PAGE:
Intimacy Issues in Popular Culture and Art

Amy WinehouseCover of Amy Winehouse

Last weekend, a good friend called me and shared the unfortunate news that one of the more troubled entertainers in recent pop history, British singer Amy Winehouse, had passed away. While we considered the more obvious causes for her death, there were more deeply rooted issues that we drew out of such sad circumstances. Issues such as eating disorders, beauty image, and public image were matters that provoked a very compassionate discussion that reminded us to be thankful for each others' support.

It isn't easy for women, in the UK, the United States, or other countries, to balance their personal expression with the barrage of public standards that seem to fog up our concepts of artists, women, and culture altogether. Ann Powers addressed the unforgiving nature of pop celebritydom in this compassionate article via NPR. This particular passage reminded me of the creative tensions that can overwhelm people in their lives, and in shaping their creativity:
She seemed locked in a battle with the media — her observers both fretted over her and demonized her, and she responded with self-damaging defiance...Women's suffering has often inspired admiration from audiences whose embrace of their tragic heroine can seem like equal parts sympathy and sadism.
Just a few weeks ago, I encountered an artist that I had not been aware of before. American artist Laurel Nakadate's work sort of bothered me at first glance. When I read more about her in this Economist article, I realized that she was grappling with the same (very public) issues that follow many people home--just as she does in her performances. The summation of Nakadate's early works illustrates her tendency to examine the intense voyeurism that many direct at women in general while framing it in her less seductive perspective. J.S. explained her technique as follows:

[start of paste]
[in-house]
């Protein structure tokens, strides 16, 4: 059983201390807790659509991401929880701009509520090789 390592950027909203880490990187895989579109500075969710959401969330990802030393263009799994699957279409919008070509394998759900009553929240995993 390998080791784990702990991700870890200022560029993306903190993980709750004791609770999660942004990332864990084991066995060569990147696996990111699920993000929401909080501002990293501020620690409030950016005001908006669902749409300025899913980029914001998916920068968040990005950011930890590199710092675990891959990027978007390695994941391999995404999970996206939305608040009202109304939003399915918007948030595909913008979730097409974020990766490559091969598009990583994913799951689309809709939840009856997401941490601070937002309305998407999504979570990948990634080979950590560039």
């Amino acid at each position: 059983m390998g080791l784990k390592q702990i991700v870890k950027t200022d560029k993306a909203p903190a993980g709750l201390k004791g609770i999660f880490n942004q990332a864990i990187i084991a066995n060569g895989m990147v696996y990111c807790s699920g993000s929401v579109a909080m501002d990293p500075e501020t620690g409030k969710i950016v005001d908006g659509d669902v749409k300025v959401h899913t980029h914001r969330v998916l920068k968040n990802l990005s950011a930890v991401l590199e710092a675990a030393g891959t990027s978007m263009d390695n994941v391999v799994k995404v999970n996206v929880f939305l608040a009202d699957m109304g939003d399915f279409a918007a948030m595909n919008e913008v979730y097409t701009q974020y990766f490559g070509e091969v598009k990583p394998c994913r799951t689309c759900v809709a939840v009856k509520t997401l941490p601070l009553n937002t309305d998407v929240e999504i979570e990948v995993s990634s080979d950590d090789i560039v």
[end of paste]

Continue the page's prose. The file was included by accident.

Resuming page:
For several years she made videos featuring lonely older men who started conversations with her in grocery stores and parking lots; she would agree to go home with them as long as they allowed her to film what happened, which would usually turn out to be a scenario of her choosing. In some cases this meant a pretend birthday party (we see the man eating a slice of cake and then singing to her) or a pretend music video (we watch her dance to “Oops, I Did It Again”, Britney Spears’s paean to inadvertent seduction).
Why Britney Spears? Why not? Her work is the epitome of public meets private image, and the damage that it can evoke over time. Was this Nakadate's attempt to weave a sense of morality to the fantasy-breaking videos and comment on the mirage of celebritydom? Perhaps, and it's worth contemplating.
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